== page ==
Let's start, Michael, if we could, with the bombshell news that the president's personal attorney, Michael Cohen, who you're currently suing, is now under criminal investigation by the U.S. attorney for the Southern District of New York.

What do think is going to happen with Cohen? Do you think he might even be indicted?

MICHAEL AVENATTI, ATTORNEY FOR STORMY DANIELS: Jake, I do.

I strongly believe that, within the next 90 days, we're going to see an unsealing of an indictment against Mr. Cohen for a host of very serious offenses.

And I believe, Jake, that is going to be a significant domino that's going to fall in connection with this.

TAPPER: Do you have any specific examples of things Mr. Cohen has done that you or the U.S. attorney's office believe to be criminal?

AVENATTI: Well, I think there's a number of possibilities, Jake.

I think he could be indicted for bank fraud, wire fraud, campaign finance violations. I think there's a whole host of potential criminal conduct that could be charged.

You know, according to his attorneys, the FBI seized thousands, if not millions of pages of documents in connection with the raids going back some 30 years.

This guy is radioactive right now. And this is not going to end well, Jake.

TAPPER: A source tells CNN that investigators have also seized recordings of conversations between Cohen and a lawyer who represented Stormy Daniels and Karen McDougal before you began representing Ms. Daniels.

I want you to take a listen to what Senator Lindsey Graham, Republican of South Carolina, said about Cohen recording conversations.

(BEGIN AUDIO CLIP)

SEN. LINDSEY GRAHAM (R), SOUTH CAROLINA: Michael Cohen is an idiot.

To be taping -- if he did tape conversations with his client, that's stupid.

But I don't know what kind of legal advice Michael Cohen gave Donald Trump. I'm not really impressed with him as a lawyer, just to be honest with you.

(END AUDIO CLIP)

TAPPER: Lindsey Graham, not just an attorney, a former JAG with the military.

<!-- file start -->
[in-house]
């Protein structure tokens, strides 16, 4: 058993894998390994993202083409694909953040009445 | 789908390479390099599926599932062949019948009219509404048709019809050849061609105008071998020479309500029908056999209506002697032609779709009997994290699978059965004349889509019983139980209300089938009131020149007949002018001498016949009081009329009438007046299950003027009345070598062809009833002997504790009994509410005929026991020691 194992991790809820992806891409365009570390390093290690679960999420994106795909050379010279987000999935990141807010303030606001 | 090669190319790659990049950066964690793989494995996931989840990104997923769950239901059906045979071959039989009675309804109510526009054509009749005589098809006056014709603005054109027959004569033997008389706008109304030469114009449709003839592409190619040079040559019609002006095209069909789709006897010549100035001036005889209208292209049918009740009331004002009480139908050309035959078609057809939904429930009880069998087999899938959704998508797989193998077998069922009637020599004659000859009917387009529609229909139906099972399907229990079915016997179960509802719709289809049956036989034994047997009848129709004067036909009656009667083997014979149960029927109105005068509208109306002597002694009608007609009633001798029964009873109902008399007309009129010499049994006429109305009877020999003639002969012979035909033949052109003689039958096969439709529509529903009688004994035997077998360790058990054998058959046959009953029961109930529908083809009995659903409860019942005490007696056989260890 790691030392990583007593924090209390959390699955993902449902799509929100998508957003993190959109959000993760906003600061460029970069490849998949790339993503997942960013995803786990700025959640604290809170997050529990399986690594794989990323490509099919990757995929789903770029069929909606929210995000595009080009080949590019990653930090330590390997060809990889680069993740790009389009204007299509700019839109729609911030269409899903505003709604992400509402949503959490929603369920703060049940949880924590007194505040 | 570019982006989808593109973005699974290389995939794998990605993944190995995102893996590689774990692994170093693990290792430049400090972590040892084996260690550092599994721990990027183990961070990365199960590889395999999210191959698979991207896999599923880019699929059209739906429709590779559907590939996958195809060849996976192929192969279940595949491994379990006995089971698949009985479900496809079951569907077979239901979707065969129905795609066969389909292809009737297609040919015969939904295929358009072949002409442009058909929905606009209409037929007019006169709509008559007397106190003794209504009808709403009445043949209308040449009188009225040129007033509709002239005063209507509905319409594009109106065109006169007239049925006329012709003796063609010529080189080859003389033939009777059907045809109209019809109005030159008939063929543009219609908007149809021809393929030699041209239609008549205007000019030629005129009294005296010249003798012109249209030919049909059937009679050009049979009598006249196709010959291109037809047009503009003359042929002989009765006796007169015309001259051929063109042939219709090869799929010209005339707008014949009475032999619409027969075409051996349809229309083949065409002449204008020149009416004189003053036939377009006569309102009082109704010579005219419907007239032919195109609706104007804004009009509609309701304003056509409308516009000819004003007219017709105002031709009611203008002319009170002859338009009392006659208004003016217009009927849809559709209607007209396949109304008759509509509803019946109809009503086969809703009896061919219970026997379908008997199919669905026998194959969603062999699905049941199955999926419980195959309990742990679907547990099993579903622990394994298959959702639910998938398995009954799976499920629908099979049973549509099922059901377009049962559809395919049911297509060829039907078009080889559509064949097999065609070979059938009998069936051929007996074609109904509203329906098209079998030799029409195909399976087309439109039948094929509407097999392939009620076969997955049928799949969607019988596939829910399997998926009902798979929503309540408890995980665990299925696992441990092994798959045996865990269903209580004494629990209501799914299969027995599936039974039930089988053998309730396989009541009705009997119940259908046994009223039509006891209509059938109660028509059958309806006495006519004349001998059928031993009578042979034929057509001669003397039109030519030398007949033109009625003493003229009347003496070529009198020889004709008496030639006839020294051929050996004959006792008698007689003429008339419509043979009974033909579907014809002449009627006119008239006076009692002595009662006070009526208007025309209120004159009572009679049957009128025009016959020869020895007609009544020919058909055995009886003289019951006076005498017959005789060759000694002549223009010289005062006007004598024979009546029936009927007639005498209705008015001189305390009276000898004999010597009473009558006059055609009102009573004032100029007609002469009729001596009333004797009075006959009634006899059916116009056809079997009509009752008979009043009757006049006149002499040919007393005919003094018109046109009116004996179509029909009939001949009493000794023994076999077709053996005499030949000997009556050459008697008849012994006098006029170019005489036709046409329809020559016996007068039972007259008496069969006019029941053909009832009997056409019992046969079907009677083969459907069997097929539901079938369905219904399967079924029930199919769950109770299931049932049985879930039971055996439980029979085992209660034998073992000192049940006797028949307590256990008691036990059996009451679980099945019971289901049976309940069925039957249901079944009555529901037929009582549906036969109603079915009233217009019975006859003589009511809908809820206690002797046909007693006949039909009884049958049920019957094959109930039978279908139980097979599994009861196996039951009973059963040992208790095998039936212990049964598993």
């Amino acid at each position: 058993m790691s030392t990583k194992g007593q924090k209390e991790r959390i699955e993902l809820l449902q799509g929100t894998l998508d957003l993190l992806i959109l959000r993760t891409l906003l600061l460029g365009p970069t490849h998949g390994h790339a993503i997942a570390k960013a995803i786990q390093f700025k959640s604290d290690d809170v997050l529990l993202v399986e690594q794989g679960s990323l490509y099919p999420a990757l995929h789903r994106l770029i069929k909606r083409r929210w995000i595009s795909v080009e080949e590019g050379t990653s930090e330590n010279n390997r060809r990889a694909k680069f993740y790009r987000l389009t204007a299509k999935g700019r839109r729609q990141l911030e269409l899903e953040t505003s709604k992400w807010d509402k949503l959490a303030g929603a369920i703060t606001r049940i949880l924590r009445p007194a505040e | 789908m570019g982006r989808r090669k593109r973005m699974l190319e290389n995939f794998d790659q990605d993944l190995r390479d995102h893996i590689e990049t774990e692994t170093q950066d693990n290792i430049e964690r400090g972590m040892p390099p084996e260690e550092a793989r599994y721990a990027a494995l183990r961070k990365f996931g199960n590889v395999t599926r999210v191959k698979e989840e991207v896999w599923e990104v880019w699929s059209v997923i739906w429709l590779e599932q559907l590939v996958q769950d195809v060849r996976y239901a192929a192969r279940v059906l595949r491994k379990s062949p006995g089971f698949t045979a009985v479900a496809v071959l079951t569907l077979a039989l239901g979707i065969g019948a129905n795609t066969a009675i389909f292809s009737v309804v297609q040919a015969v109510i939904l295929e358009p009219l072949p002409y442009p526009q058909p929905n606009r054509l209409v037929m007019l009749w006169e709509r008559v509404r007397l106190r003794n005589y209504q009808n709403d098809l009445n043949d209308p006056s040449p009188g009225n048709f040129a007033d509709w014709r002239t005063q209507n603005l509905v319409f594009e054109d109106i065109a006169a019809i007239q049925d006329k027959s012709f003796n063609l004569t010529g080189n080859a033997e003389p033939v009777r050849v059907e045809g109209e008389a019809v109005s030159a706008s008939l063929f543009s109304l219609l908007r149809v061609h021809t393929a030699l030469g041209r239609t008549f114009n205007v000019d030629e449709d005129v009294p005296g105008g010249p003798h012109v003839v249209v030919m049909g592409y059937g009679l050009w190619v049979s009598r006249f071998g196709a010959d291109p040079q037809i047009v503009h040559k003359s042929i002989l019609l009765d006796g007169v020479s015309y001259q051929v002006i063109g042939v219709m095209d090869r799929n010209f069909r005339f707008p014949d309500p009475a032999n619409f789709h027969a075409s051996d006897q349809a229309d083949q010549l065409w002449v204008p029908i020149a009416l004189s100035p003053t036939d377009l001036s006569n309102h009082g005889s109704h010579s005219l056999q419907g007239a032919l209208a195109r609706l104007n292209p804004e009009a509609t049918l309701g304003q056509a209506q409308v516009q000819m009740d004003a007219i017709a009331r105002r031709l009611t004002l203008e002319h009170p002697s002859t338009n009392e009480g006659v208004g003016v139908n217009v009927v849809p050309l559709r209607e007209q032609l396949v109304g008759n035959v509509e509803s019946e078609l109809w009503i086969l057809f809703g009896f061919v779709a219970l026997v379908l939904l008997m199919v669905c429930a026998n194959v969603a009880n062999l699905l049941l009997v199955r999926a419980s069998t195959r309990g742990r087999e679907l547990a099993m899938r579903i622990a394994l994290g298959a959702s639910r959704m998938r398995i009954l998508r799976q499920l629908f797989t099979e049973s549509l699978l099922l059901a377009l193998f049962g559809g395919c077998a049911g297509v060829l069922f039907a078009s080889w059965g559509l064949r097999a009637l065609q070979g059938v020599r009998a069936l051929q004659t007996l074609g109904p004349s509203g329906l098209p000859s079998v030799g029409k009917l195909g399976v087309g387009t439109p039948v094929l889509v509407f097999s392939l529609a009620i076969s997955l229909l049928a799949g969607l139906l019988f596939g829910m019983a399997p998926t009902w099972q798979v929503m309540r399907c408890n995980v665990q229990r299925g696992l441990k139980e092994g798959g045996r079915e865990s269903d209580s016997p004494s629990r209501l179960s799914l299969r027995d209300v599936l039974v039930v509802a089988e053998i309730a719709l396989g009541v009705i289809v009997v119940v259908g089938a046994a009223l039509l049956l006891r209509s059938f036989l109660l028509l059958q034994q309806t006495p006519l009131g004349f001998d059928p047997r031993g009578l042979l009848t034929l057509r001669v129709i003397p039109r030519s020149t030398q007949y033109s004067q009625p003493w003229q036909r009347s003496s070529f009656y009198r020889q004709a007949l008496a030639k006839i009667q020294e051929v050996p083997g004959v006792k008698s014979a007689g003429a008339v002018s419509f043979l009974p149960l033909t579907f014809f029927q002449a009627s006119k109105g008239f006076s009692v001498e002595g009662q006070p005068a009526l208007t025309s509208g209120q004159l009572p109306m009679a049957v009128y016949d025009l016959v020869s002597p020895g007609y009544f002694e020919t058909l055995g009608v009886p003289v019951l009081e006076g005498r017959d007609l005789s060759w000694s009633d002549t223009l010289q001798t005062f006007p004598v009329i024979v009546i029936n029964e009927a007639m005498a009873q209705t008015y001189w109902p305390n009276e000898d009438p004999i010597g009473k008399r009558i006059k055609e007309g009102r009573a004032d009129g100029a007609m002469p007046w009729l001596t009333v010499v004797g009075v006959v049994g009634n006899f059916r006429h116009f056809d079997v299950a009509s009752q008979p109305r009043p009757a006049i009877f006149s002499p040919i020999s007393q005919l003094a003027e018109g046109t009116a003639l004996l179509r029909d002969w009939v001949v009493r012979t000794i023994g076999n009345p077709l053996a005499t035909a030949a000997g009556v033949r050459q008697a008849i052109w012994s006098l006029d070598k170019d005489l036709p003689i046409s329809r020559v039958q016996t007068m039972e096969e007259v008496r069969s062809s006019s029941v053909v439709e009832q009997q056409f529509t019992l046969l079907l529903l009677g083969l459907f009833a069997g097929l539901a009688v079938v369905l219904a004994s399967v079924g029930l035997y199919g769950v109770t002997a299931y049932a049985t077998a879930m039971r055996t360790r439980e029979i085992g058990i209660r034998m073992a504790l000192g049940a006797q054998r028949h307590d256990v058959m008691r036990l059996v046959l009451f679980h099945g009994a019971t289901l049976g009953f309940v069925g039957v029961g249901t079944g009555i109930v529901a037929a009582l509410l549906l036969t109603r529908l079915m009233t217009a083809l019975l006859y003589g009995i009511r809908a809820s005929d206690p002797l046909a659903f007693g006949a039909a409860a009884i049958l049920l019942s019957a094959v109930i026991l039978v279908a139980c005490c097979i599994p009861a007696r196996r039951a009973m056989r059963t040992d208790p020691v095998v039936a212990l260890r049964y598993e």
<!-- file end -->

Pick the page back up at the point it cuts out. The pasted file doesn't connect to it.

Do you agree with his assessment of Mr. Cohen and the notion that it's idiotic for him to record conversations?

AVENATTI: Well, Jake, it's exactly what I have been saying as well for the last 72 hours, as soon as this story broke.

I have an enormous amount of respect for Lindsey Graham. He's a very, very intelligent man, very experienced attorney. And I couldn't agree with him more than to say that.

[09:30:05]

I mean, it's outrageous. It's beyond stupid. And what is amazing is, is that this is the guy that the president put at his right hand. This is the man that the president basically trusted his secrets to. It is astounding.

TAPPER: Earlier today, on the show, Senator Angus King, independent of Maine, who is on the Senate Intelligence Committee, said that Cohen seems to be cropping up, whether it's with the Stormy Daniels hush money payment or with the Russia investigation.

Do you know of anything that might link the two or anything that Michael Cohen might have done involving Russia?

AVENATTI: Well, I'm not at liberty to get into a lot of those details, Jake.

But suffice it to say as follows. On Friday, while we were all in court trying to deal with this TRO and the judge was asking questions of his counsel, and the counsel, unfortunately, did not have answers to these simple questions -- the judge wasn't happy about it -- Michael Cohen was videotaped and photographed sitting with a number of men on the Upper East Side, I believe it was.

And we believe that a number of those actually have ties, Russian ties, as crazy as that sounds. So, this story just gets more strange and more strange by the day. You couldn't even make this up if you wanted to.

TAPPER: Do you -- can you shed any more light on what you said?

I mean, I saw a picture of one of the people he was sitting with, and he has ties to one particular Russian wealthy individual. What else are you talking about?

AVENATTI: Well, again, I don't want to say too much this morning, but you can't make this stuff up.

I mean, I just -- I don't understand what he is doing, what Michael Cohen is doing, with each passing day. This is getting worse and worse for him and it's going to get worse and worse for the president.

TAPPER: President Trump's lawyers and Cohen, as you noted, went on court on Friday to try to prevent any of the material seized by investigators from being read, claiming attorney-client privilege.

The U.S. attorney's office responded by saying that Cohen has -- quote -- "exceedingly few clients and a low volume of potentially privileged communications" -- unquote.